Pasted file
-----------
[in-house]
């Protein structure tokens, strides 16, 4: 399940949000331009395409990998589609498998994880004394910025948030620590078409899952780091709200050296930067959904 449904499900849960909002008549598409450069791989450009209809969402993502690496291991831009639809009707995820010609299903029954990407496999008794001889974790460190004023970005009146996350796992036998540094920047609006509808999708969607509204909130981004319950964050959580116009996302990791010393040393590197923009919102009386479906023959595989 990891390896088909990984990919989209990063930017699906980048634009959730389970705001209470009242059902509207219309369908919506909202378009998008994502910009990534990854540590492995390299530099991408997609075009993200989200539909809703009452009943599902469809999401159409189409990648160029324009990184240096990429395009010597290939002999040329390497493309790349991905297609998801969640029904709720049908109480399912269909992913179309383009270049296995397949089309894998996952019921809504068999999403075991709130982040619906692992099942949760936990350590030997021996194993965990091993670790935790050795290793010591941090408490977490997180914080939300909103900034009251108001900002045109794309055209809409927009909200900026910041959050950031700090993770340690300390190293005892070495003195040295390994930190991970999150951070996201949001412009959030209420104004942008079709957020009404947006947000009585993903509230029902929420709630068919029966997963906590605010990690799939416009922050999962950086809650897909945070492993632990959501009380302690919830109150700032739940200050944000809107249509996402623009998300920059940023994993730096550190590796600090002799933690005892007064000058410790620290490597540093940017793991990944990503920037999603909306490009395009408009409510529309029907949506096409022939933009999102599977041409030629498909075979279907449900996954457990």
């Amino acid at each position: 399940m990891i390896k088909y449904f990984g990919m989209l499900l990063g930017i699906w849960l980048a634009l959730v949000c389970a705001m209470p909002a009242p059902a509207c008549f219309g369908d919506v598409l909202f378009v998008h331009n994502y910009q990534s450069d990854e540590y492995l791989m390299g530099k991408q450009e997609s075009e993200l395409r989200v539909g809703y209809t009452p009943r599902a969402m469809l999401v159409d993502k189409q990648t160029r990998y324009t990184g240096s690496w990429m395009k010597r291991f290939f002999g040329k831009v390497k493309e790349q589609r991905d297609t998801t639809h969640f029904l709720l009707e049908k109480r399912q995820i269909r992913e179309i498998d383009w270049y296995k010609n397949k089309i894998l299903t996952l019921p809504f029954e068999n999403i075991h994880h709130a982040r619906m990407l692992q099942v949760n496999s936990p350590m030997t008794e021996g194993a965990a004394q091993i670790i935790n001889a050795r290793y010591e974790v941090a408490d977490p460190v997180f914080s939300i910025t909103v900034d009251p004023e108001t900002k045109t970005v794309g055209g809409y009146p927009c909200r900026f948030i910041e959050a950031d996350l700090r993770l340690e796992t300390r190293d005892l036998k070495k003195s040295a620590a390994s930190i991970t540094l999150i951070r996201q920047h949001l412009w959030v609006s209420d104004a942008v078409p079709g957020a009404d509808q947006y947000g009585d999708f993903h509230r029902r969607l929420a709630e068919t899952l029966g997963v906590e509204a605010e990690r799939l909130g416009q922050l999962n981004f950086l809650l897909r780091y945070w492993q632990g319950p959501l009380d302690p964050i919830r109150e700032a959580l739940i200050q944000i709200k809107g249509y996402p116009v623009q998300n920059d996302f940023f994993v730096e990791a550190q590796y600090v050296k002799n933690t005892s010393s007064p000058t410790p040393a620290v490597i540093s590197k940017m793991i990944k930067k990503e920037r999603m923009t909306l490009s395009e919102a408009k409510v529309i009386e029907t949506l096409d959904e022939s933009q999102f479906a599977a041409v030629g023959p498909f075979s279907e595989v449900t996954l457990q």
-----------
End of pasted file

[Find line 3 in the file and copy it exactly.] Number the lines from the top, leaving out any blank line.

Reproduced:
């Amino acid at each position: 399940m990891i390896k088909y449904f990984g990919m989209l499900l990063g930017i699906w849960l980048a634009l959730v949000c389970a705001m209470p909002a009242p059902a509207c008549f219309g369908d919506v598409l909202f378009v998008h331009n994502y910009q990534s450069d990854e540590y492995l791989m390299g530099k991408q450009e997609s075009e993200l395409r989200v539909g809703y209809t009452p009943r599902a969402m469809l999401v159409d993502k189409q990648t160029r990998y324009t990184g240096s690496w990429m395009k010597r291991f290939f002999g040329k831009v390497k493309e790349q589609r991905d297609t998801t639809h969640f029904l709720l009707e049908k109480r399912q995820i269909r992913e179309i498998d383009w270049y296995k010609n397949k089309i894998l299903t996952l019921p809504f029954e068999n999403i075991h994880h709130a982040r619906m990407l692992q099942v949760n496999s936990p350590m030997t008794e021996g194993a965990a004394q091993i670790i935790n001889a050795r290793y010591e974790v941090a408490d977490p460190v997180f914080s939300i910025t909103v900034d009251p004023e108001t900002k045109t970005v794309g055209g809409y009146p927009c909200r900026f948030i910041e959050a950031d996350l700090r993770l340690e796992t300390r190293d005892l036998k070495k003195s040295a620590a390994s930190i991970t540094l999150i951070r996201q920047h949001l412009w959030v609006s209420d104004a942008v078409p079709g957020a009404d509808q947006y947000g009585d999708f993903h509230r029902r969607l929420a709630e068919t899952l029966g997963v906590e509204a605010e990690r799939l909130g416009q922050l999962n981004f950086l809650l897909r780091y945070w492993q632990g319950p959501l009380d302690p964050i919830r109150e700032a959580l739940i200050q944000i709200k809107g249509y996402p116009v623009q998300n920059d996302f940023f994993v730096e990791a550190q590796y600090v050296k002799n933690t005892s010393s007064p000058t410790p040393a620290v490597i540093s590197k940017m793991i990944k930067k990503e920037r999603m923009t909306l490009s395009e919102a408009k409510v529309i009386e029907t949506l096409d959904e022939s933009q999102f479906a599977a041409v030629g023959p498909f075979s279907e595989v449900t996954l457990q």